Concerts of hard-core contemporary music demand prodigies of courage and loyalty to the cause -- from the performers on stage and from the usually undersized audience as well.
Concerts of hard-core contemporary music demand prodigies of courage and loyalty to the cause — from the performers on stage and from the usually undersized audience as well. Nobody expected much ear candy from the California EAR Unit, the ensemble of new-music evangelists that concluded its 12th residency season at the L.A. County Museum on Wednesday; the exhilaration stems rather from the group’s awesome fearlessness in the presence of challenging, abrasive, sometimes (but not always) rewarding new music, and the sense they provide that they’re all in it together for the challenges and for the fun.
Fun? Try this on your cello: a long, rhapsodic solo with the performer also singing out a vocalise just slightly off pitch that seems to twine around the cello line like giftwrap hastily employed, with the harmonic deviations between voice and instrument creating a strange and novel intensity. That’s Joan LaBarbara’s “A Trail of Incan-descent Light,” written for EAR Unit cellist Erika Duke-Kirkpatrick and majestically delivered. Or consider “Zilver,” the weird and witty pastiche by Netherlander Louis Andriessen, in which an unidentified but definitely pop-sounding tune plays off against its own image at different speeds, faster and faster until you forget to breathe.
Milder onslaughts on the sensibilities found embodiment in Paul Dresher’s “Double Ikat” — a mellow and richly patterned interweave, by Dresher’s admission his “most blatantly lyrical work to date” — and James Sellars’ accurately titled “Go,” an ice-cold cascade of prickly, changing but hugely propulsive rhythms.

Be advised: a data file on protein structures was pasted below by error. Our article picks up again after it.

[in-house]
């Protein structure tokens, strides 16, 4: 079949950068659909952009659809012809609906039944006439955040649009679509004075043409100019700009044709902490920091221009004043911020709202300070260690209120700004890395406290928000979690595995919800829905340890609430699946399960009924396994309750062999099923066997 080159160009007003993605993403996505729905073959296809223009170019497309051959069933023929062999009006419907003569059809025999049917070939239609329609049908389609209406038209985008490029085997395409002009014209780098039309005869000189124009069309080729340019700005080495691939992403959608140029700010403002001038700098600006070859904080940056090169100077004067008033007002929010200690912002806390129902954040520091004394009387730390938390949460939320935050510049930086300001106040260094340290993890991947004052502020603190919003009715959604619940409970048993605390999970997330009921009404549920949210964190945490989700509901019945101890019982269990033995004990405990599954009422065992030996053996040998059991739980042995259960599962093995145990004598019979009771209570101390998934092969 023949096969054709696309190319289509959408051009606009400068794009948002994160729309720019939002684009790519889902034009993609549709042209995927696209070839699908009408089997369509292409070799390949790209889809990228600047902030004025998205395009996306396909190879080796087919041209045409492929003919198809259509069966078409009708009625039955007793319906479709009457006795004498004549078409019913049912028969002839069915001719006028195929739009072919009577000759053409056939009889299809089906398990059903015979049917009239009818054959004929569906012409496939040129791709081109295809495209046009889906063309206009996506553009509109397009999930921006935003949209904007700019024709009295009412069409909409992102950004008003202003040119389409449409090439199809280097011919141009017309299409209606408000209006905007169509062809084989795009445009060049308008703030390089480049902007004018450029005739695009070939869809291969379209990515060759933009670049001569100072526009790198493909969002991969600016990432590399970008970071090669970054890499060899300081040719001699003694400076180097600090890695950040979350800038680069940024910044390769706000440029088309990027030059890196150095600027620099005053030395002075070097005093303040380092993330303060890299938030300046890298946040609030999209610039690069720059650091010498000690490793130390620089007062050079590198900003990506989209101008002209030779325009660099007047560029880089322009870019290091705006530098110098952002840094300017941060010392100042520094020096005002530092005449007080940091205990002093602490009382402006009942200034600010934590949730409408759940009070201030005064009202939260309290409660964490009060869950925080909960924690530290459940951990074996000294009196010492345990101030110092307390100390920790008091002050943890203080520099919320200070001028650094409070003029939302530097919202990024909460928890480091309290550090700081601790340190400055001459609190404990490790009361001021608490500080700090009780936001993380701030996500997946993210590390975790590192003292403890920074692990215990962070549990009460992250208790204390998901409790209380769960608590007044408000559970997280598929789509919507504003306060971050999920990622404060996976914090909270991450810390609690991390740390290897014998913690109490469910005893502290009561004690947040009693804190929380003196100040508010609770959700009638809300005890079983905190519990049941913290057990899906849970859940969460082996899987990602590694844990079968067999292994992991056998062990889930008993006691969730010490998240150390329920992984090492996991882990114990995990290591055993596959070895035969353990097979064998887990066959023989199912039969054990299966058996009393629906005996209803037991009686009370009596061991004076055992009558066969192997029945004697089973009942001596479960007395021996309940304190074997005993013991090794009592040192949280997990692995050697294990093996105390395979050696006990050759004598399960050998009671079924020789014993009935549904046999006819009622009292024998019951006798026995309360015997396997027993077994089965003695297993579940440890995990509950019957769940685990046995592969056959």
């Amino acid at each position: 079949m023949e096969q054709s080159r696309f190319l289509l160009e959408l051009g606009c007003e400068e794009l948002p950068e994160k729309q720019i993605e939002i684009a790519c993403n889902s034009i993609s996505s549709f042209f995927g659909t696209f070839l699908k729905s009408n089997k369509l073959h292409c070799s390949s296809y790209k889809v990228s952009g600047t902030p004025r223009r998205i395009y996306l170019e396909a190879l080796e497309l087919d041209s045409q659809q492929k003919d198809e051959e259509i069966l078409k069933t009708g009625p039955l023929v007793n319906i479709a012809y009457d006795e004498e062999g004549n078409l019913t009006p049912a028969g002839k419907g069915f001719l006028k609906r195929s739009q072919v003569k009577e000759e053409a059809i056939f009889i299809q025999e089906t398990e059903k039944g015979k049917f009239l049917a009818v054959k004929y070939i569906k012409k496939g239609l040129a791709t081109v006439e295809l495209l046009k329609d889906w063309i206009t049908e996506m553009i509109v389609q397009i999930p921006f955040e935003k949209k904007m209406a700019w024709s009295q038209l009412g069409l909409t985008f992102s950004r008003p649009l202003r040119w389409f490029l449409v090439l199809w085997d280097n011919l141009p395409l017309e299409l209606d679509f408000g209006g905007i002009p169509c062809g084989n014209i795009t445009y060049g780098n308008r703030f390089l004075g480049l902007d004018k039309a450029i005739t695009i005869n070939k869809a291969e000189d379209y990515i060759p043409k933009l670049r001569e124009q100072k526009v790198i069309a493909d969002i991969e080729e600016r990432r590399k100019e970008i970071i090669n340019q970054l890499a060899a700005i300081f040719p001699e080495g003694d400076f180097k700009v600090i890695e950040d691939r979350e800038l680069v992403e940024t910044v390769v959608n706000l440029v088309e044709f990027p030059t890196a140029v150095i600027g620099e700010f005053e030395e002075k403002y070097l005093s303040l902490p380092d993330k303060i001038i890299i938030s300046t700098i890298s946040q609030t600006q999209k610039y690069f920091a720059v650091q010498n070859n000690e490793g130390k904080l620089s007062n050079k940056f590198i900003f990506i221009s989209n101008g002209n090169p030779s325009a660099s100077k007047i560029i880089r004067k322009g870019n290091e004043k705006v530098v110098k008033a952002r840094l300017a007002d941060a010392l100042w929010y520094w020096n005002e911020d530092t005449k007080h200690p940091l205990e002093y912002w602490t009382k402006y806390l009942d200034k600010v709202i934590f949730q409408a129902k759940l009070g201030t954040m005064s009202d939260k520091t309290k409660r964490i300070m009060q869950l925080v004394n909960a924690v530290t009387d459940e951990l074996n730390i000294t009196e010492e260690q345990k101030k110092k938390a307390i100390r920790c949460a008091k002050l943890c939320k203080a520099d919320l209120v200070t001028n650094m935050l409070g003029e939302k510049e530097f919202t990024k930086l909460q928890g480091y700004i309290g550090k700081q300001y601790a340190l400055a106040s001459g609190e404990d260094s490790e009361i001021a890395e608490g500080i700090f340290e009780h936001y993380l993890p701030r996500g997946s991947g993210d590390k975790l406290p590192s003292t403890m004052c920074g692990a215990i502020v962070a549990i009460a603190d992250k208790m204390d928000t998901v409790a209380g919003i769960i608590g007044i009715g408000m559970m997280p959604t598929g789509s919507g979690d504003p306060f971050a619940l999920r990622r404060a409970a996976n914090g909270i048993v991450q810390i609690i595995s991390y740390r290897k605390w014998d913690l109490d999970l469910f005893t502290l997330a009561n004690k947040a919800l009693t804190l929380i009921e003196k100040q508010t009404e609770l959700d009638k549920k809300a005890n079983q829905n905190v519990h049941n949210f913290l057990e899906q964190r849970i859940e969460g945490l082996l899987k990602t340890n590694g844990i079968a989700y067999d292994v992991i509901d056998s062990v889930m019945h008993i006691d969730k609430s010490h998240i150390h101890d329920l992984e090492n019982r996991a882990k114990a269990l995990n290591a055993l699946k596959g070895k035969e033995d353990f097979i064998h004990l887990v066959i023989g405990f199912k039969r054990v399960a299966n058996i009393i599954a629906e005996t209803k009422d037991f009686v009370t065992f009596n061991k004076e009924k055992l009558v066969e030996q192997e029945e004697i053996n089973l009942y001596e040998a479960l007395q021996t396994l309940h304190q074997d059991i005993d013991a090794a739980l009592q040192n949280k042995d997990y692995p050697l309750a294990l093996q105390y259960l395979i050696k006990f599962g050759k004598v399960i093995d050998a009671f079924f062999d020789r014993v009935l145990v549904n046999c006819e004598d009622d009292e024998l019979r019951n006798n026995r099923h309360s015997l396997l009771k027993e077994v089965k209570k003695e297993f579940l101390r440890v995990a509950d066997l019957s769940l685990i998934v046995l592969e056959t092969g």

Founded at the California Institute of the Arts in the early 1980s, in residence at the County Museum since 1987, the EAR (“Experimental and Recent”) Unit joins the small company of new-music ensembles for whom neither 12-note row nor no-note improv hold terror: Boston’s Musica Viva, Paris’ Ensemble Intercontemporain, Frankfurt’s Ensemble Modern. Honoring its Californian identity, the group has also ventured into mixed-media, notably a memorable, evening-long rainforest piece some years ago, with performance artist Rachel Rosenthal.
Audiences remain small; less than 200 turned up for this season’s final event, scattered through the drab and uninviting 600-seat space that serves the County Museum as a pretty good place for movies but not much else. Better there than nowhere, however; LACMA’s EAR Unit series, and its equally adventurous Monday Evening Concerts serve as a valuable bridge between the notion of “museum” and artistic thoughts swirling in today’s air.